“I supported it, based on the idea that I’ll do whatever it is my country wants me to do,” Thomas said, “but we were all bitter about it initially.”
Fellow American gymnast Ron Galimore, now vice president of events for USA Gymnastics in Indianapolis, said, “I was devastated.”
When the U.S. athletes were invited to visit the White House, presumably to discuss the boycott, Conner said they wound up in a meeting with Carter’s National Security Advisor Zbigniew Brzezinski. Instead of explaining the boycott, Brzezinski described the Persian Gulf, using a map and a pointer. “I was like, ‘What?’” Conner recalled. “I remember just sort of walking out and shaking my head.”
Officially, the Americans still selected a 1980 team by conducting an Olympic Trials, despite the declaration of the boycott. Conner and Galimore made that squad. Thomas chose not to participate in the Trials and agreed to serve as a gymnastics commentator for NBC’s Olympics coverage.
Gymnasts, at the time, needed to maintain their amateur status to compete in the Olympics. Conner, 22, continued for another four years and won two golds in the 1984 Los Angeles Games. At 24, Thomas decided to retire from amateur competition in 1980. That summer should have been the peak of his career. With Thomas and the U.S. athletes gone, the Soviet bloc countries ruled the Olympics gymnastics, as usual. Dityatin won the all-around gold medal. In the floor exercise, Roland Bruckner of East Germany — who placed seventh behind Thomas in Strasbourg — won gold in Moscow.
“There’s no guarantee I was going to win the gold or even place,” Thomas said. “I would have to really have been on my game and turned in a perfect performance. But I felt like I was in the best shape of my life.”
Life went on
The boycott proved ineffective, and the athletes basically paid the price. The Soviets stayed in what became an unwinnable Afghan war until 1989. The Soviets’ retaliatory boycott of the 1984 Olympics in Los Angeles also achieved little; those Games set profit and TV ratings records. Perhaps the ’80 boycott’s only value was as a deterrent of future walkouts; threats of a boycott of the 2008 Summer Games in Beijing, over China’s history of human rights violations, failed to take hold.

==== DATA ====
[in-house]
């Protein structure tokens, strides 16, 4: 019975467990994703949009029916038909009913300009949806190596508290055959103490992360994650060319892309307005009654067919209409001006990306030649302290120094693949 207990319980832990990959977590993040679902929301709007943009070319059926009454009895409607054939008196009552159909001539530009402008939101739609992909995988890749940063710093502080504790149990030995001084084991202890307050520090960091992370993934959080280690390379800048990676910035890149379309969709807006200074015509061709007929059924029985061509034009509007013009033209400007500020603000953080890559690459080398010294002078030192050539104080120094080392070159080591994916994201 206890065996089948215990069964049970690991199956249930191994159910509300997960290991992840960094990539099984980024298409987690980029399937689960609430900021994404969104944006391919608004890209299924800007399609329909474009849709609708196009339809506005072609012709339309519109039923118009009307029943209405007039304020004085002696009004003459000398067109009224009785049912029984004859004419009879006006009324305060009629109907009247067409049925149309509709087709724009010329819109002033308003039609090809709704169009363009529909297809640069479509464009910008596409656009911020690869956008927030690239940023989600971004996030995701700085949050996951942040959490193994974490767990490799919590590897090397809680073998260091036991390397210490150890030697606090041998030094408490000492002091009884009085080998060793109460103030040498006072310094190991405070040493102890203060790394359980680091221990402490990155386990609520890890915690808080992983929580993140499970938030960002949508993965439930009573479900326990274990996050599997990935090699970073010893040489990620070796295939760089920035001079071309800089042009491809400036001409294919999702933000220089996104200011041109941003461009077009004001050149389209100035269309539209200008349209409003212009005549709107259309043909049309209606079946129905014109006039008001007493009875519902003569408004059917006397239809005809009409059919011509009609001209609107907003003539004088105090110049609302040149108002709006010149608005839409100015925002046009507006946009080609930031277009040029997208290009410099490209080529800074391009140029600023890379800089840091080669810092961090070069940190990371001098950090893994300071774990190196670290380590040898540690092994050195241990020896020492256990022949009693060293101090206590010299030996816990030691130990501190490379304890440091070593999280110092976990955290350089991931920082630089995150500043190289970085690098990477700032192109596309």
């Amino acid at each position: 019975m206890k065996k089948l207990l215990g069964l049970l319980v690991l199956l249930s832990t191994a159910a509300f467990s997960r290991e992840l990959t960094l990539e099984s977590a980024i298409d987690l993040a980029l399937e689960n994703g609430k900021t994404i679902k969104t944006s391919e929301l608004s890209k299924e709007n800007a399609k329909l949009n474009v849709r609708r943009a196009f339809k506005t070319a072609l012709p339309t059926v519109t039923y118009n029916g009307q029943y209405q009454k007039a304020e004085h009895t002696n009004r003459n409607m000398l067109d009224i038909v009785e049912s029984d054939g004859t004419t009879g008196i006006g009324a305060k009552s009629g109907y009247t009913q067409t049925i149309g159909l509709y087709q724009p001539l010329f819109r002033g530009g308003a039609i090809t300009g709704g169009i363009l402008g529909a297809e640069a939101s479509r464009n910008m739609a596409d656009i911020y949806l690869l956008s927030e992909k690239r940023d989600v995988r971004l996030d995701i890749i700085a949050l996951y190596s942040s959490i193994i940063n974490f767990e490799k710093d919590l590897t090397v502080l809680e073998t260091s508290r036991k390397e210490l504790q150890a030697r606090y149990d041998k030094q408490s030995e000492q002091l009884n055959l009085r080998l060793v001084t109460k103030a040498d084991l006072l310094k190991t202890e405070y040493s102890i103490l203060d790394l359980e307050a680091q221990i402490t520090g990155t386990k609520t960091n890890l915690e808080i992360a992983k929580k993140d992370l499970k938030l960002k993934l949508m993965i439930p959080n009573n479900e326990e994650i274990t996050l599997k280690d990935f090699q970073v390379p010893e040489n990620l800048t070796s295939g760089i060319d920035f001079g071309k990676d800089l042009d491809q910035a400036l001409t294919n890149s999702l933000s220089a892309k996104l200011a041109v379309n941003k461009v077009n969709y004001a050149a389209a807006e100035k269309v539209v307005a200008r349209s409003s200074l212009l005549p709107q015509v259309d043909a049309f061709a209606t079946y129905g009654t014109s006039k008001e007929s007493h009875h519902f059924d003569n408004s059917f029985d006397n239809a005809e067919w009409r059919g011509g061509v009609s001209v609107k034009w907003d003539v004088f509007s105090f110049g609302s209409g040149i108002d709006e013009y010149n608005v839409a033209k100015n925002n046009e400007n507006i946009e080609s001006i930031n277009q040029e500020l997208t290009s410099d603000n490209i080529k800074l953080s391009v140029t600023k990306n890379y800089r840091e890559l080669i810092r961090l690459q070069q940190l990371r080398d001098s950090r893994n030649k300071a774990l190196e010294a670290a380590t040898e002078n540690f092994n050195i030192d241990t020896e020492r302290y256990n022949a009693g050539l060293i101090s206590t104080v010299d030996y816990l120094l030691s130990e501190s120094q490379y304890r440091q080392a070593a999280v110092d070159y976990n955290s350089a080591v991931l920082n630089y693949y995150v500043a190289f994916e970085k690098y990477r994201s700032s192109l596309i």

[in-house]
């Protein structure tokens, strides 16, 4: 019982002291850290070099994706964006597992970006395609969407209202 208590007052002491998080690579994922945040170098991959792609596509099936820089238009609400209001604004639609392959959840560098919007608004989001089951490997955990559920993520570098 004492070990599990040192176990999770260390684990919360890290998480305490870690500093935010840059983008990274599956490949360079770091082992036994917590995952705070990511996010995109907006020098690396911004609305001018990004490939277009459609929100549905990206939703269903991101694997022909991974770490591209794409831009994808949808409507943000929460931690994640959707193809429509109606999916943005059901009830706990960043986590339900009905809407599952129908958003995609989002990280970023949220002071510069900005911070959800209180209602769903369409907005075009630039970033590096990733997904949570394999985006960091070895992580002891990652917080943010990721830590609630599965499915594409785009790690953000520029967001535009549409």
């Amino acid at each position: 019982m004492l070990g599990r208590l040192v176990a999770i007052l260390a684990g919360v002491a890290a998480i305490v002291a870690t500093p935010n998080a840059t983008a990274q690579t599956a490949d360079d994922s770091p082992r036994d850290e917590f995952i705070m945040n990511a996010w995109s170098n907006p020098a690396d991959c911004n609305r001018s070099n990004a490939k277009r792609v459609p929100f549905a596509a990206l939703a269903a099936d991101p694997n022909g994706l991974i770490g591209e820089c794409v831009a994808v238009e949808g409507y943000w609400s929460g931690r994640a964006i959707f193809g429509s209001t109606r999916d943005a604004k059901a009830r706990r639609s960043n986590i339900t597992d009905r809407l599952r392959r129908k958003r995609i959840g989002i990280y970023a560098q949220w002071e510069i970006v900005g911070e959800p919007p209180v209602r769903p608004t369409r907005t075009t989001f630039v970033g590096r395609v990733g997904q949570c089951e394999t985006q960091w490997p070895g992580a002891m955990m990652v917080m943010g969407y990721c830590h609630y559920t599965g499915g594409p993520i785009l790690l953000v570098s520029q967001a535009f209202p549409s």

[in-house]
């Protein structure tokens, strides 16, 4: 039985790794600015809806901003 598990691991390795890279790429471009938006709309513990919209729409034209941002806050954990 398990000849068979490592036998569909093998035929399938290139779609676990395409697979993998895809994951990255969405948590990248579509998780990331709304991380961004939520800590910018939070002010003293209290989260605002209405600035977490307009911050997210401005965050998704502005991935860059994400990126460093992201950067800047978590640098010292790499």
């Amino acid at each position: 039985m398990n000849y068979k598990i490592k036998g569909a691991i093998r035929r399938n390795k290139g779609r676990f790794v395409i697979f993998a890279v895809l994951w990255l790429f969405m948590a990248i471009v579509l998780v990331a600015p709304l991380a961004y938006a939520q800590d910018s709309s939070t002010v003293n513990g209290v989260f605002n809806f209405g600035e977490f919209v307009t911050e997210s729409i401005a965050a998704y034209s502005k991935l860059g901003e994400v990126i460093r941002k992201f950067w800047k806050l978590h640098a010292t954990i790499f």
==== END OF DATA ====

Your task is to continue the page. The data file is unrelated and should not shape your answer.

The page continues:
Life went on for Thomas. He wrote a popular 1980 book “Kurt Thomas on Gymnastics” for Simon & Schuster, taped commercials for Coca-Cola, Pepsi, Kentucky Fried Chicken and Campbell’s Soup, and starred in the 1985 MGM action film “Gymkata” that has become a B-movie cult classic. Just as “Gymkata” was released, Thomas’ alma mater, ISU, eliminated its gymnastics program, a decision he says he understands. “It’s really hard to justify keeping a sport if it’s not making money,” he said.
Nowadays, the 54-year-old Thomas and his wife, Beckie, a dancer, run Kurt Thomas Gymnastics Training center in Frisco. They have a 13-year-old son and an 11-year-old daughter.
It’s been more than a decade since Thomas visited ISU. He also rarely mentally revisits the 1980 boycott, unless asked. And he doesn’t begrudge Carter, who he met during a trip to the White House following Thomas’ landmark gold medal performance in Strasbourg.
The boycott “was all about money and politics and it was all very confusing at the time,” he said, “but it was what our country decided and what our president thought was best.”
Still, plenty of Hauteans, ISU alums and Americans think Thomas deserved the chance to, as he put it, beat those guys.
Mark Bennett can be reached at (812) 231-4377 or firstname.lastname@example.org.
MARK BENNETT: 30 years ago, the U.S. boycott of the 1980 Olympic Summer Games denied ISU gymnast Kurt Thomas a chance at history
TERRE HAUTE —
If anybody could’ve beaten the Soviets, it was Kurt Thomas.